Viterbi lab shoots to send rocket into space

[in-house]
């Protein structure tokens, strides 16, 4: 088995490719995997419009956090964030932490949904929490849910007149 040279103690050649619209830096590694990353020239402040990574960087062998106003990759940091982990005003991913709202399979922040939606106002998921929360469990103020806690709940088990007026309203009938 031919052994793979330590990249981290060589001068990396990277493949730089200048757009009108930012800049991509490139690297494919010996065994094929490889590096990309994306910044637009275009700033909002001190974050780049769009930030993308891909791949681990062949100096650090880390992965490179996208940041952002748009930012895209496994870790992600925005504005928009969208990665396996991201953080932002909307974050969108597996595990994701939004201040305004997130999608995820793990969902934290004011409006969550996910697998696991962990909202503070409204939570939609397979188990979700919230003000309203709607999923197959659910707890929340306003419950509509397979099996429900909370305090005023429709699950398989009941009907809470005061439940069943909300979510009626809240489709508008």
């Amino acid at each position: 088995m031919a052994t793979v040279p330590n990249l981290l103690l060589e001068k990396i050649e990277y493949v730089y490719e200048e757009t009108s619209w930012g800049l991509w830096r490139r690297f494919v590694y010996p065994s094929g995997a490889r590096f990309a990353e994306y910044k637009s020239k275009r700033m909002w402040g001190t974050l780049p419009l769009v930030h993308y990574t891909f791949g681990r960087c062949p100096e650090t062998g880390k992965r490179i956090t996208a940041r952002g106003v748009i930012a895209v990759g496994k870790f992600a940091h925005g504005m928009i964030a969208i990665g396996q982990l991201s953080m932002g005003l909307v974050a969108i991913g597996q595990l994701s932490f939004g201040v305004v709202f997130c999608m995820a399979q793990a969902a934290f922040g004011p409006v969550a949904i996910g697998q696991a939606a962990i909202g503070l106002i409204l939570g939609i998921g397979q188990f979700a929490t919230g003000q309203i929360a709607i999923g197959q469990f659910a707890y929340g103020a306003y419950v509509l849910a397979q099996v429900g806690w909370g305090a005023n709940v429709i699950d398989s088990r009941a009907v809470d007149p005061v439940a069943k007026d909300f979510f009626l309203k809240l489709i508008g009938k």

first_imgWarren Poh | Daily TrojanRocket man · Neil Tewksbury, a freshman majoring in mechanical engineering, works on the nose cone of a rocket at the Viterbi lab.The Rocket Propulsion Laboratory of the USC Viterbi School of Engineering allows students of all experience levels to participate in design teams where they complete projects for competitions.Their ultimate goal, though, is to create the first university-built rocket to go to space.Each year, the team aims to make improvements on their rocket from previous years to increase its distance and height. “Our goal, to be the first university to go to space, is an ambitious goal. It’s a feat that takes faithful people,” Chief Composite Engineer Roberto Lopez said, in an email to the Daily Trojan. “The kind of people rocket lab attracts are internally motivated and excited about going to space.”Members of RPL can work with a number of sub-teams that specialize in order to work more efficiently. Chief Propulsion Engineer Damian Balla co-heads the propulsion team, whose main function is to design and build motors. Members in that sub-team focus on improving the motors to gain more altitude by collecting data on the performance of the propellant.Over the remaining semester, Balla and his team will find ways to improve the propellant. “We have several performance improvements to make to the propellant, which include making denser propellant that burns longer and has a different ‘thrust profile’ which allows us to gain massive amounts of performance,” Balla said in an email to the Daily Trojan.Last semester, RPL came in with the goal of testing their newest rocket, Fathom II, on the ground and in the air successfully in September. The plan proved too ambitious when the front end of the rocket burned through during static firing. “This made us push back our launch date until we had a working case design,” Lopez said. “After redesigning, we came back a month later only to have the same thing happen on the aft end of the vehicle.”While the first two tests were demoralized, Balla said that they were able to make progress with new member training and building hardware. Despite these setbacks, the team was able to regroup by November and attempt a third test. This time, the case they tested did not burn through. “With this new qualified design, we have built another case and attached fins to it getting ready for our much deserved flight March 4,” Lopez said.Balla said that the ability for RPL to press on in spite of hardships is emblematic of USC. “The ‘Fight On’ motto is extremely important for us because after all, it is rocket science, and it’s extremely difficult,” Balla said. “Because we continue to make improvements and iterate our designs at a rapid pace, we are able to truly ‘Fight On’ and achieve amazing things.”Lopez also believes it is the Trojan spirit that makes it possible for RPL to continue to make progress. “RPL produces engineers that are skillful and ambitious like Trojans. At RPL, we like to do things ourselves,” Lopez said. “We are more than just designers. We are builders. We machine all the metallic components on our manual mill and lathes. From this attitude, we gain valuable hands-on skills that help us design better components.”last_img read more